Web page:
Grand Power K100
Grand Power K100 Mark 6
|Place of origin||Slovakia|
|Variants||K100 Tactical, K100 Mark 6, K100 DAO, K100 QA, K100 Target, GPC9, K100 Whisper, K102 R, K105 R, P1|
|Weight||740 g (26 oz)|
|Length||202.5 mm (7.97 in)|
|Barrel length||108 mm (4.3 in)|
|Width||40 mm (1.6 in)|
|Height||133.5 mm (5.3 in)|
|Action||Short recoil operated, rotating barrel|
|Feed system||17-round detachable box magazine|
|Sights||Fixed, front blade and adjustable rear notch
160 mm (6.3 in) sight radius
|This article needs additional citations for verification. (February 2012)|
The K100 was developed by Jaroslav Kuracina, a former weapons officer in the Slovak Army. Kuracina sketched drawings of the K100 as early as 1992, but manufacturing activities were highly restricted during the early post-Communist era. Kuracina would be forced to wait until 1996 to continue development of his design. In 2007 Grand Power announced a deal to produce 100,000 units for the U.S. market in partnership with Texas-based handgun manufacturer STI International Inc. The first pistols were exported in 2008. They were K100 Mk6 pistols under the commercial name GP 6.
The K100 uses a rare locking system, similar in some ways to the Beretta Cougar, Px4 Storm, and Brügger & Thomet MP9 which employs a rotating barrel lock, which in the K100's case is cammed by a cross pin. When the pistol is fired the barrel and slide move backward together for about 3/8 of an inch while the barrel is cammed clockwise (with respect to the shooter) by a flat, twisting, helical "cut" in the barrel extension. Once the barrel and slide have moved back to the point where the barrel has twisted about 45°, the slide is free to continue traveling back while the barrel's travel is arrested by its interface to the frame via the barrel extension's square shoulders. On the K100, the Beretta's barrel extension cam cut, and transfer block's cam tooth, are replaced by a curled, twisting cut in the barrel extension, and a round, frame-embedded cross-pin respectively. As such, there is no transfer block (locking block) per se, and the barrel extension directly interfaces with the frame via the replaceable cross-pin. The design allows a low bore axis relative to the shooter's hand and avoids the use of the transfer/locking block typically found in rotating barrel pistols.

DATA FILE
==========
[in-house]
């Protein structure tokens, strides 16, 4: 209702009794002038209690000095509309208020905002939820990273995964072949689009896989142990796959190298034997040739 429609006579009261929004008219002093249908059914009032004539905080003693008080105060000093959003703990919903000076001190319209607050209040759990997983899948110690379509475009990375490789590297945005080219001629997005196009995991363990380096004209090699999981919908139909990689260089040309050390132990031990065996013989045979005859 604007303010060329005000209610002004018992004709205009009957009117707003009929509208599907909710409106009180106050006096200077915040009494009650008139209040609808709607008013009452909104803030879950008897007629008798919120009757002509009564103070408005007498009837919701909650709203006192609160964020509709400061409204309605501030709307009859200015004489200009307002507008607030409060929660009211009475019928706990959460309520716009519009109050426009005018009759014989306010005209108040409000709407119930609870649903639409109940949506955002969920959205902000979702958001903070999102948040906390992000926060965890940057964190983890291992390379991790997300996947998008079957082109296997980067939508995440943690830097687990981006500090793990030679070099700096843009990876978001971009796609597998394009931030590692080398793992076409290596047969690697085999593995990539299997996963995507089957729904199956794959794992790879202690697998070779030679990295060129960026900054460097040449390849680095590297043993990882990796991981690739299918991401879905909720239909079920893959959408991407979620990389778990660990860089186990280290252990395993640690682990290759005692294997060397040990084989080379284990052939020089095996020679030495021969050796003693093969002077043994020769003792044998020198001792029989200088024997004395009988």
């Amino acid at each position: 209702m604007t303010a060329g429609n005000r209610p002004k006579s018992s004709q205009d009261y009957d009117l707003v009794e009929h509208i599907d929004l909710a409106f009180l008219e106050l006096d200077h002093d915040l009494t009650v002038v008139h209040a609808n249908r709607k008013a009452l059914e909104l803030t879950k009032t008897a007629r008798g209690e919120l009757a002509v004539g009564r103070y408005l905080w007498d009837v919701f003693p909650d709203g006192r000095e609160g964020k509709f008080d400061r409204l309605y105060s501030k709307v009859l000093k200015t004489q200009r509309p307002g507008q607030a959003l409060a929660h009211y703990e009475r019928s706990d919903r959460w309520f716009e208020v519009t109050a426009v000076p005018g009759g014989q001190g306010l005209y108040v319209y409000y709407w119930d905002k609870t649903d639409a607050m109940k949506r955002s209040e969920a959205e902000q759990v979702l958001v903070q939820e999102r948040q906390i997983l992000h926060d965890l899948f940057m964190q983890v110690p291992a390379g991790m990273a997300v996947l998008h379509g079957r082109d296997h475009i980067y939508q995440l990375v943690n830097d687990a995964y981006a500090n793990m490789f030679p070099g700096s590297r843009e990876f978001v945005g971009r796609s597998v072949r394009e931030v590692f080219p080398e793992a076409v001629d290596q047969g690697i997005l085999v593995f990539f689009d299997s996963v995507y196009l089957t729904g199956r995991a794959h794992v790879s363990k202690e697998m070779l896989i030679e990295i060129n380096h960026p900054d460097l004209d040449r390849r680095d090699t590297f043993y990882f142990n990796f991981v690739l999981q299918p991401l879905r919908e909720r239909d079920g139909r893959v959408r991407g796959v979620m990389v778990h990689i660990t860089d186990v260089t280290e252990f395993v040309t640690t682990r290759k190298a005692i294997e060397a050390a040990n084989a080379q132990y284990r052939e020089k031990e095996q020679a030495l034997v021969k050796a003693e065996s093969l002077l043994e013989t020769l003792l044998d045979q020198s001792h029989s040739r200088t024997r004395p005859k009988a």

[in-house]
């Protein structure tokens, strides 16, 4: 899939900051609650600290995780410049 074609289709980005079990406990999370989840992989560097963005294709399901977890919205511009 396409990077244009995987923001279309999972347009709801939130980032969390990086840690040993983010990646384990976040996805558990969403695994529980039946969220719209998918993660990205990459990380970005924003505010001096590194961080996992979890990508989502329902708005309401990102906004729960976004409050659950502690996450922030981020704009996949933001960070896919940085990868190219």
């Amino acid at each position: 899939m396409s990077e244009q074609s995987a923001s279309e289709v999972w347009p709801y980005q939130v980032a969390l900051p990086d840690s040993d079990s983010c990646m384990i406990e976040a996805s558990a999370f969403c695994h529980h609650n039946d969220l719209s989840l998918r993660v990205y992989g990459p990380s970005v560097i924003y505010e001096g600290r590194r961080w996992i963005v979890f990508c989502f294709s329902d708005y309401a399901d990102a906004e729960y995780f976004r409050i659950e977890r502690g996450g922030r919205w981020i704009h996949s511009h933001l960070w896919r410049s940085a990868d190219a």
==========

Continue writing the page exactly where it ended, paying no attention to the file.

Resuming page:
Both of the Berettas, and the K100, have the archetypal square shouldered lock protruding from the otherwise round barrel, easily visible at the ejection port with the slide fully forward. This square shoulder is rotated in behind a solid column of steel running the length of the slide forward of the ejection port, and on the left side out of view, when the slide and barrel are fully forward in battery. This locks the slide forward in battery. Given that the MP9 uses the same basic locking mechanism, and has a cyclical rate of fire of 900 rounds/min, the rotating barrel lock has shown itself to be capable of very fast lock times.
The standard K100 has a barrel length of 108 mm (4.3 in) and operates in both single and double action mode. There is no decocking lever, the hammer must be manually decocked for carry in double action mode with a chambered round. The safety can be applied with the hammer cocked, but can not be applied with the hammer in the forward position. The safety does not lock the slide.
The ergonomically shaped polymer grip frame houses a steel receiver which provides the rails the slide travels on as well as hardpoints required for the trigger mechanism. The slide spring guide, safety, trigger, and trigger guard are polymer.
The pistol's toothy surface, and grooved grips, provide good grip even with wet hands. The K100 also features ambidextrous controls, supporting both left and right-handed users. When field stripping, the forward part of the trigger guard unlatches from the gripframe and is flexed downward out of the frame. With the forward part of the trigger guard flexed downward, the slide moves farther to the rear than normal and can be pulled to the extreme rear and then lifted up and off the frame. The field strip is roughly similar to the Walther PPK/PPKS fieldstrip except that the triggerguard is not hinged on the K100, its polymer construction allows it to flex downward.
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